This morning, during the Papal Audience in St Peter’s Square, Pope Francis has made his catechesis on the Gospel parable about the unjust judge and the importunate widow. “It is not about – Bergoglio opened his speech – praying sometimes, when I feel like doing so. No, Jesus says that you should always pray and never get tired of it”.
He makes the example of the judge, “a powerful character, called to pass judgments based on the Law of Moses. That is the reason why the biblical tradition recommended that judges were God-fearing, trustworthy, impartial, and incorruptible people. It will be good for us to listen to this today too!” he has commented off the cuff. Whereas the judge in the parable “neither feared God nor had respect for anyone.” He was an unjust judge and a widow appealed to him for justice. Widows, orphans and foreigners were the weakest categories of the society because they were alone and had only a few rights: “A poor and lonely widow alone, with no one to defend her, they might have ignored her, the orphan, the stranger, and the migrant. The same! At that time, it was very strong… In front of the judge’s indifference, the widow resorts to her only weapon: insistently bother him, making her request for justice repeatedly. Her persistence allows her to reach the goal. In fact, the judge meets her request at a certain point not because mercy pushes him, or because his conscience compels him to do so; he simply admits: ‘because this widow keeps bothering me, I will give her justice, so that she will not beat me down by her continual coming.'”
“Jesus draws a twofold conclusion from this parable: if the widow managed to bend even the unjust judge with her insistent requests, God, who is good and righteous Father, ‘will certainly avenge His own chosen, who cry day and night toward Him’; besides, He is not going to make them wait long, but will act promptly”. This is why Jesus urges us to pray “ceaselessly”, because, unlike the unjust judge, “God promptly fulfills His children’s requests, although it does not mean that it will the way we want it to happen and at the time we expect it. Prayer is not a magic wand! It is not a magic wand.”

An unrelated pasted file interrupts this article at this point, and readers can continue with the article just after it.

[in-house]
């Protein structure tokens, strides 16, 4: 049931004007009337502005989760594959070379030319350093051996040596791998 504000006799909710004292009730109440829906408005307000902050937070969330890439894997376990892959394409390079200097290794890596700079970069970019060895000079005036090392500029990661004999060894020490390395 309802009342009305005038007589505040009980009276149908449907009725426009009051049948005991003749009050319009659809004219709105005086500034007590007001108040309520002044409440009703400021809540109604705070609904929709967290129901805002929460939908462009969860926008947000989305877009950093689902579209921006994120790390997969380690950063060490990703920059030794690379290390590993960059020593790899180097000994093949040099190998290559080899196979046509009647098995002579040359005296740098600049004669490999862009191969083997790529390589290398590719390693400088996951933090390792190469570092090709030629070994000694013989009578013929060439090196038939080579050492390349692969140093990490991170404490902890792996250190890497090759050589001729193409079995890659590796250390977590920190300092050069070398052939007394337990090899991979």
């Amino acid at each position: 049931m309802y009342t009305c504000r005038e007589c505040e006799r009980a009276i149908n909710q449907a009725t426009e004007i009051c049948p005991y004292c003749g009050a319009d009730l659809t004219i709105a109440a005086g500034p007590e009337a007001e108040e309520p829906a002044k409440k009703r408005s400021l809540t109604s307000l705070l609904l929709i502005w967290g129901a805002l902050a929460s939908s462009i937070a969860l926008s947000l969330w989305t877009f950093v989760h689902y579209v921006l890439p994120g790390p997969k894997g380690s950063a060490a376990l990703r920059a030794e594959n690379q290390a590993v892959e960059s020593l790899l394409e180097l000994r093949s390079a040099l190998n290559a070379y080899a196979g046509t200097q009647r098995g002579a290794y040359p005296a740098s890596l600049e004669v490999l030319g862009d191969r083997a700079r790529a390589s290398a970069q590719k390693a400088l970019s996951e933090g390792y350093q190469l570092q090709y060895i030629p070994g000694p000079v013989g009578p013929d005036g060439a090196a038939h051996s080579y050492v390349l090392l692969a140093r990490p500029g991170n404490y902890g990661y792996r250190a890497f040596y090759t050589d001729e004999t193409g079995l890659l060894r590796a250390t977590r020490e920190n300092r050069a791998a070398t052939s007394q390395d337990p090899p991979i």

“It helps to preserve our faith in God, to trust in Him even when we do not understand His will. In this, Jesus himself – who prayed so much! – gives us an example. When looming anguish makes Jesus pray the Father to deliver him from the bitter cup of passion, and His prayer is pervaded by trust in the Father and he trusts His will without restraint. The object of prayer is of secondary importance; what matters above all is his relationship with the Father. Here is what makes the prayer, it transforms our desire and shapes it according to the will of God, whatever it may be, because the one who prays aspires first of all to union with God, who is merciful love.”
“The parable closes with a question: ‘When the Son of Man comes, will he find faith on earth?’ – Francis says -. And with this question he warns all of us: we must not desist from prayer, even if it is not answered. ‘Prayer preserves faith, without it faith falters! Let us ask the Lord for faith that becomes unceasing prayer, persevering, like that of the widow in the parable, faith that is nourished by the desire of His coming. And in the prayer we experience God’s compassion, who comes as a Father full of merciful love to meet his children. Thank you!”
At the end of the General Papal Audience in Rome, Bergoglio has reminded that tomorrow will be the day of the traditional Corpus Christi procession: “At 7 p.m., I will celebrate Mass in St. John Lateran, and then we will worship the Blessed Sacrament walking to the Basilica of Santa Maria Maggiore. I invite those living in Rome and pilgrims to join us in this solemn public act of faith and love towards Jesus who is truly present in the Eucharist.” Finally, the Pope has reminded that “several terrorist attacks took place in Syria on Monday and hundreds of unarmed civilians were killed in them”. Then he said: “I urge everyone to pray, pray our merciful Father, pray Our Lady, that He may give eternal rest to those victims, consolation to their families, and that He may convert the hearts of the people who sow death and destruction. Let us pray Our Lady together: Hail Mary…”
“Esorto tutti a pregare, pregare il Padre misericordioso, pregare la Madonna, affinché doni il riposo eterno alle vittime, la consolazione ai familiari e converta il cuore di quanti seminano morte e distruzione. Tutti insieme preghiamo la Madonna: Ave Maria…”